The optional Atari hard disk/CD/DAT interface board (IBI05) permits sampling from CDROM and R-DAT directly. In these cases the recording rates will need to be set at either 32, 44.1 or 48kHz, depending on the source, and as the board has both fibre optic and phono (SPdif) inputs, both of these are offered as options under the recording function. A minor point, but the S950 display really should show 44.1kHz as the CD frequency and not 44kHz as it does.
The S950 allows you to continue using playback while loading in new programs/samples, as long as the required samples for the program playing are still onboard, which is especially useful when memory expansion boards have been fitted, S900 owners will be pleased to learn that the S950 will accept S900 disks. Loading a full S900 disk takes about 40 seconds.
The S900 had the ability to velocity-crossfade samples, which allowed for the mixing together of two sounds with the balance of the mix dependent on the key velocity. This feature can be particularly useful when retreating sounds which vary timbrally with playing velocity. For example, a Fender Rhodes has a distinctly different timbre when played softly than when hammered, and the sound gradually moves between these two extremes in response to playing technique.
This facility tended to be impractical to use on the S900 due to its relatively limited memory size, as sounds treated in this manner require two samples to be taken for loud and soft allocation. Unfortunately, despite the expandable memory available on the S950, velocity crossfading has not been implemented. For some reason the manual still carries the crossfade explanation diagram on page 12, yet states categorically on page 21 that "There is no velocity X fade function in the S950". Worse still, the spec at the back lists "Velocity crossfade" as an edit possibility.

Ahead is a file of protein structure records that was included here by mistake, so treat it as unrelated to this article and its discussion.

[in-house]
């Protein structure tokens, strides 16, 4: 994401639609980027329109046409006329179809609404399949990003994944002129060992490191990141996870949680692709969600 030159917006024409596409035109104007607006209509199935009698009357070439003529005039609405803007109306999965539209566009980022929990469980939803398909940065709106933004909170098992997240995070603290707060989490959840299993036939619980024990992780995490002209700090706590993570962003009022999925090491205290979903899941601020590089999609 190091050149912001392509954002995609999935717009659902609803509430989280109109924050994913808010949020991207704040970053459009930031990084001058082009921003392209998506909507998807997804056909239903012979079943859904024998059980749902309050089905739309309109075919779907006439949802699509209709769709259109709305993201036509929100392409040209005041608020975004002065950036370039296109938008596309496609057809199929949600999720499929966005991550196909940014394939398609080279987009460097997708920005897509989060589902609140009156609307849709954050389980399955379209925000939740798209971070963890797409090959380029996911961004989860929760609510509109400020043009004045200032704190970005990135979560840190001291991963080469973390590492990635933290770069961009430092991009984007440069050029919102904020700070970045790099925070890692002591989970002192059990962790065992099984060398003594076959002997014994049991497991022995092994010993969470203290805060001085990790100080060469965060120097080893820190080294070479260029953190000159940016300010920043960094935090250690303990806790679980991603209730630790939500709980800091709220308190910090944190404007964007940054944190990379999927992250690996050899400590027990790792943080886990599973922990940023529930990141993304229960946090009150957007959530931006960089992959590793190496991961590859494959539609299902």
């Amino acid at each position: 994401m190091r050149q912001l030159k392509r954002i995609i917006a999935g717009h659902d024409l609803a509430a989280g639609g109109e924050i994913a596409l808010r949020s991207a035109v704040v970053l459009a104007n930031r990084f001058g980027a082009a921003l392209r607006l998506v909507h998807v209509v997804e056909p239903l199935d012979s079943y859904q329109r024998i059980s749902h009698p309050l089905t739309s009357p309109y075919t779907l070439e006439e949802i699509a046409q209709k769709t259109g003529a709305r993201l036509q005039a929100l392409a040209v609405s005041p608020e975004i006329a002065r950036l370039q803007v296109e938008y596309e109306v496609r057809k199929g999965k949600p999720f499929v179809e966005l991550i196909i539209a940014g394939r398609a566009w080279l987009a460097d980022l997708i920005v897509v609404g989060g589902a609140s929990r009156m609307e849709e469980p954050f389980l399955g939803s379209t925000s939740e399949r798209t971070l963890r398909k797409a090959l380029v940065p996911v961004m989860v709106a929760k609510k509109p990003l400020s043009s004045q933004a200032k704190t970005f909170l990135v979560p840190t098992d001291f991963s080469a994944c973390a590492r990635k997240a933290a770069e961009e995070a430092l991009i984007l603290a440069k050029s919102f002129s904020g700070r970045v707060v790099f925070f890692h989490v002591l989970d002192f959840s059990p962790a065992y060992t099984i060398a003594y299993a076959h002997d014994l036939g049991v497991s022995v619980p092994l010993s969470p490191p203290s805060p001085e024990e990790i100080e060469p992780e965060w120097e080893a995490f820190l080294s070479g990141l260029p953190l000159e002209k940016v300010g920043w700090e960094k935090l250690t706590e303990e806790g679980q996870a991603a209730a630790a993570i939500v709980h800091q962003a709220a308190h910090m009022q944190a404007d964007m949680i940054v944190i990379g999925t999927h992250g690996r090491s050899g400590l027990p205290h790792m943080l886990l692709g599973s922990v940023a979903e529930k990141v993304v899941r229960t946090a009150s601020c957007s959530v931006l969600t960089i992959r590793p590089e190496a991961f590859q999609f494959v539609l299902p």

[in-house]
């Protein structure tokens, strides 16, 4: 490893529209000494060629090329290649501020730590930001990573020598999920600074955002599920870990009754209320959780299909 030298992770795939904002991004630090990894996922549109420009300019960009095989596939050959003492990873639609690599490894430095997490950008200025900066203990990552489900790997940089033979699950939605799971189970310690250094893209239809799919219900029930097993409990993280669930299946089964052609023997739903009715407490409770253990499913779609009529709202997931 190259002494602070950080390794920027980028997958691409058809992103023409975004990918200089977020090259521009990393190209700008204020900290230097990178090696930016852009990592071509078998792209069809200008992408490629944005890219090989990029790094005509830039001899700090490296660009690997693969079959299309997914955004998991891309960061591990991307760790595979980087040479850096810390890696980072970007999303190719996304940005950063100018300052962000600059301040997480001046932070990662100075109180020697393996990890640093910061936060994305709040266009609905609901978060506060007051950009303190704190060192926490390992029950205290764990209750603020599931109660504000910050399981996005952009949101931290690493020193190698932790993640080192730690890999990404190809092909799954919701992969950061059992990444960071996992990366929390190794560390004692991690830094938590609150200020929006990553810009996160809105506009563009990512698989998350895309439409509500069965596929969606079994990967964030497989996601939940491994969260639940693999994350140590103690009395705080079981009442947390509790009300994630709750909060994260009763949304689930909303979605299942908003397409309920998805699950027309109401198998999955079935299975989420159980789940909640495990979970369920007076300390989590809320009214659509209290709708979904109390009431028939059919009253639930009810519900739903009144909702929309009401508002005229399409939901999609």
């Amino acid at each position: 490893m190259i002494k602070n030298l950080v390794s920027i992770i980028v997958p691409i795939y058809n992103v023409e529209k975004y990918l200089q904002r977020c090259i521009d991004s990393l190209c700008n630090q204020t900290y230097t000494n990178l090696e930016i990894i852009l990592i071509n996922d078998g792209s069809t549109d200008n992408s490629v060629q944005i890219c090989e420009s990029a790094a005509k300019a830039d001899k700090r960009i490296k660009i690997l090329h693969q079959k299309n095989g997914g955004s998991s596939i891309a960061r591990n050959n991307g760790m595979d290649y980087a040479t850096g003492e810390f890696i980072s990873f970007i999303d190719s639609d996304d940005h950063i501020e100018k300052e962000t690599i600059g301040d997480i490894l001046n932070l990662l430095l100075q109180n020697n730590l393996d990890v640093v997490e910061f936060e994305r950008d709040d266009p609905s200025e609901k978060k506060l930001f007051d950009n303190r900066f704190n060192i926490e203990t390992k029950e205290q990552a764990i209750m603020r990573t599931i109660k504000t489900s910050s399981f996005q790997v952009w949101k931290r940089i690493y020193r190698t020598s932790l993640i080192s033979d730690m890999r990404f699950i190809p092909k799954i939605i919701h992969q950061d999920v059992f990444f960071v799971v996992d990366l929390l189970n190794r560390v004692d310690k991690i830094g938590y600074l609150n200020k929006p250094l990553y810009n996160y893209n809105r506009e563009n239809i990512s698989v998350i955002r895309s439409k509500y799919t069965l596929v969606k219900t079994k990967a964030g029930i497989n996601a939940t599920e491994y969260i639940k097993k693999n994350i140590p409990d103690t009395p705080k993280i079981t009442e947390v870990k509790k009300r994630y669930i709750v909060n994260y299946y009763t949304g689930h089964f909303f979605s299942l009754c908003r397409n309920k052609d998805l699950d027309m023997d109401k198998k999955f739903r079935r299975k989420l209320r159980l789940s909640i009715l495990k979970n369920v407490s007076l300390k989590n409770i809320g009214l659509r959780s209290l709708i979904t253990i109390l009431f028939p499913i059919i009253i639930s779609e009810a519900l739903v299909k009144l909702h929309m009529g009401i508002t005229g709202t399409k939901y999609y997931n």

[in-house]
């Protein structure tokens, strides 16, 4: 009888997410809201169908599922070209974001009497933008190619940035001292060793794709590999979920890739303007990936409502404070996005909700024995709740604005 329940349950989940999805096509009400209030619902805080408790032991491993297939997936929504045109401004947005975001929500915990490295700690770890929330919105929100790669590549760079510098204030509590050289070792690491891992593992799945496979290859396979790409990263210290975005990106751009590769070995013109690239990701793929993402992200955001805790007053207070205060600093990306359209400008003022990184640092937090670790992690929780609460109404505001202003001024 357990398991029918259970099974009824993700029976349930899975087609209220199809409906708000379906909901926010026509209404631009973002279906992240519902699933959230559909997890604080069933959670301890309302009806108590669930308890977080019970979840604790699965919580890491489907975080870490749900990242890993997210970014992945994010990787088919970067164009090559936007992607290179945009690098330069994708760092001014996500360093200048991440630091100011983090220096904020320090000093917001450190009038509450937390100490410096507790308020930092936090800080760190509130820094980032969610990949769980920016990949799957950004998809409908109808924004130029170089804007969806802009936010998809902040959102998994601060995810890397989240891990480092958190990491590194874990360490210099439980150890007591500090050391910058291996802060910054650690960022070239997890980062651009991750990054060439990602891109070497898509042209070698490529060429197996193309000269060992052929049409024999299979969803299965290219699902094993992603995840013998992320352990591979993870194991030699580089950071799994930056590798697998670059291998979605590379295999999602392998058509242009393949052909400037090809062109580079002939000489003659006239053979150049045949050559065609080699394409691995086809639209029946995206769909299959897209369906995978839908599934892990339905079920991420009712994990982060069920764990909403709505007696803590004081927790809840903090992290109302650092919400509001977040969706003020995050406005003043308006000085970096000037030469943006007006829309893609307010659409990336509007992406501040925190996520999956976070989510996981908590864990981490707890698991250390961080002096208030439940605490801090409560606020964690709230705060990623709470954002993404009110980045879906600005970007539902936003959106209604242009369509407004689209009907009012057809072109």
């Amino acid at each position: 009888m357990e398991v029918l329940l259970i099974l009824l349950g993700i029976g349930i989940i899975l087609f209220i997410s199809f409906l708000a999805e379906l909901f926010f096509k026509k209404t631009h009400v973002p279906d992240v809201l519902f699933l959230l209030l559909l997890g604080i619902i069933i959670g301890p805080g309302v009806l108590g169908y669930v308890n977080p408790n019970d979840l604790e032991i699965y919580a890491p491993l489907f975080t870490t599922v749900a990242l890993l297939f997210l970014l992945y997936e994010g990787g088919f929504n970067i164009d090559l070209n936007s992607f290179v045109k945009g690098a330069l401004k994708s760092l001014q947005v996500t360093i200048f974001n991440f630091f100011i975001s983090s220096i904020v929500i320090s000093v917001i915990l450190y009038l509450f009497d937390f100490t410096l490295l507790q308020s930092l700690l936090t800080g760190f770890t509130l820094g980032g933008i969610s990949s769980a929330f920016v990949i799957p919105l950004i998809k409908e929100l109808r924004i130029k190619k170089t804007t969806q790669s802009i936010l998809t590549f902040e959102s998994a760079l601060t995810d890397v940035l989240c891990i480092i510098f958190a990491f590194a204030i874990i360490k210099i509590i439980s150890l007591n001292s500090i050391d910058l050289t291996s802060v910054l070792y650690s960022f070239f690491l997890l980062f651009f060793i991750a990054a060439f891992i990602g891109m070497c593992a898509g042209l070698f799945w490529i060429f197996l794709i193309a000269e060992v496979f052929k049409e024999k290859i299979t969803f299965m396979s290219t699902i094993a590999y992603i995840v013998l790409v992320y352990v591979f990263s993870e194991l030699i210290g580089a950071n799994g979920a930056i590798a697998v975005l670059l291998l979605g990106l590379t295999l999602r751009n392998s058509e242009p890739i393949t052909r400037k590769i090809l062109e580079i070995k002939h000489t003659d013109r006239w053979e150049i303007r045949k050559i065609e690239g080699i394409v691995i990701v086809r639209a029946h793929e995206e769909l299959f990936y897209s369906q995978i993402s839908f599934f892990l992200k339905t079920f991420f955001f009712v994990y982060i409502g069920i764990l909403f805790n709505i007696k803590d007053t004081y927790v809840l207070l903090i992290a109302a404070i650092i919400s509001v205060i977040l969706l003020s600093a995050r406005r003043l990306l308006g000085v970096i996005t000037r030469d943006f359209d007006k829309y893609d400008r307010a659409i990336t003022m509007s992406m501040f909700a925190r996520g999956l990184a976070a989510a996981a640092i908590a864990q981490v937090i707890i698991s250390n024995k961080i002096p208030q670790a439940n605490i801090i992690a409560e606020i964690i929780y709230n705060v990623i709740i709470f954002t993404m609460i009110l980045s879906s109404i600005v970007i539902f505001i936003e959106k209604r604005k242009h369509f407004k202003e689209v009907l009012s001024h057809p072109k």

AND NOW. LADIES and gentlemen, the moment you've all been waiting for. Time stretching allows the length of sample to be changed without altering its pitch. The original sample length is taken to be 100% and this can be altered proportionately - reasonably enough, 50% will halve the length while 300% will triple it. As far as I can make out, the S950's time stretching uses digital harmonising. There are only two alterable parameters: D-time is the delay factor, while mono/poly affects the character of the stretched sample. If a sample of constant pitch is being used, Auto D will attempt so calculate the best D-time. Although high values of D-time cause echoes and small ones gives a ringmodulator type of effect, uses such as varispeeding a master, transposing a piece of music while leaving one of the original phrases unchanged, or just getting a loop to the right length while leaving the pitch unchanged, can give good results.